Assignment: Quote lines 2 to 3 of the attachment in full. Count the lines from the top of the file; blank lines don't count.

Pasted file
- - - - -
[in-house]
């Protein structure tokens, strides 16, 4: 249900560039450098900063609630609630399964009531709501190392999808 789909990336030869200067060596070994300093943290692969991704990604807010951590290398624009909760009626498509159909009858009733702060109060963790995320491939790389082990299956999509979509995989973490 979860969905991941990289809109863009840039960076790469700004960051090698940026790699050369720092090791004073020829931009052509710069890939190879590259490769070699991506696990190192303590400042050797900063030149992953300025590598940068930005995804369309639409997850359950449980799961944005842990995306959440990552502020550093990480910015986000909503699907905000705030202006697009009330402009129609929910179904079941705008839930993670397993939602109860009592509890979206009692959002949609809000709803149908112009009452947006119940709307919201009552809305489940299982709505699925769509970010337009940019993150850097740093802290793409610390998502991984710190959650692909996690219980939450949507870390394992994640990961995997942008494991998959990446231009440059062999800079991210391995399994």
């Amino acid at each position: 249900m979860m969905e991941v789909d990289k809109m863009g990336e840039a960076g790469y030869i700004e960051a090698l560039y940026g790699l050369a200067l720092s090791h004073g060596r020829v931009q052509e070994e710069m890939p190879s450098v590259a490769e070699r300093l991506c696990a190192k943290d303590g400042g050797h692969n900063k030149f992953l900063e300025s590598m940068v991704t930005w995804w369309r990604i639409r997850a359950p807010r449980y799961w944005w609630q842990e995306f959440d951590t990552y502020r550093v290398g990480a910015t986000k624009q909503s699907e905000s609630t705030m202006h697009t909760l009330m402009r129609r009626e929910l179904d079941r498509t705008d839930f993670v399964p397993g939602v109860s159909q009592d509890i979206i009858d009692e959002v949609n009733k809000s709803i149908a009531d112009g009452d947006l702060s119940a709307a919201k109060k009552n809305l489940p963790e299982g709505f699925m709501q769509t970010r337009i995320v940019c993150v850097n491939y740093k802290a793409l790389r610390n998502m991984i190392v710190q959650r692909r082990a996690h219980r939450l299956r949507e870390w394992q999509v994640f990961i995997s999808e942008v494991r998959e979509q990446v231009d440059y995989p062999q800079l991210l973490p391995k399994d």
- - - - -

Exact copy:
């Protein structure tokens, strides 16, 4: 249900560039450098900063609630609630399964009531709501190392999808 789909990336030869200067060596070994300093943290692969991704990604807010951590290398624009909760009626498509159909009858009733702060109060963790995320491939790389082990299956999509979509995989973490 979860969905991941990289809109863009840039960076790469700004960051090698940026790699050369720092090791004073020829931009052509710069890939190879590259490769070699991506696990190192303590400042050797900063030149992953300025590598940068930005995804369309639409997850359950449980799961944005842990995306959440990552502020550093990480910015986000909503699907905000705030202006697009009330402009129609929910179904079941705008839930993670397993939602109860009592509890979206009692959002949609809000709803149908112009009452947006119940709307919201009552809305489940299982709505699925769509970010337009940019993150850097740093802290793409610390998502991984710190959650692909996690219980939450949507870390394992994640990961995997942008494991998959990446231009440059062999800079991210391995399994």
């Amino acid at each position: 249900m979860m969905e991941v789909d990289k809109m863009g990336e840039a960076g790469y030869i700004e960051a090698l560039y940026g790699l050369a200067l720092s090791h004073g060596r020829v931009q052509e070994e710069m890939p190879s450098v590259a490769e070699r300093l991506c696990a190192k943290d303590g400042g050797h692969n900063k030149f992953l900063e300025s590598m940068v991704t930005w995804w369309r990604i639409r997850a359950p807010r449980y799961w944005w609630q842990e995306f959440d951590t990552y502020r550093v290398g990480a910015t986000k624009q909503s699907e905000s609630t705030m202006h697009t909760l009330m402009r129609r009626e929910l179904d079941r498509t705008d839930f993670v399964p397993g939602v109860s159909q009592d509890i979206i009858d009692e959002v949609n009733k809000s709803i149908a009531d112009g009452d947006l702060s119940a709307a919201k109060k009552n809305l489940p963790e299982g709505f699925m709501q769509t970010r337009i995320v940019c993150v850097n491939y740093k802290a793409l790389r610390n998502m991984i190392v710190q959650r692909r082990a996690h219980r939450l299956r949507e870390w394992q999509v994640f990961i995997s999808e942008v494991r998959e979509q990446v231009d440059y995989p062999q800079l991210l973490p391995k399994d």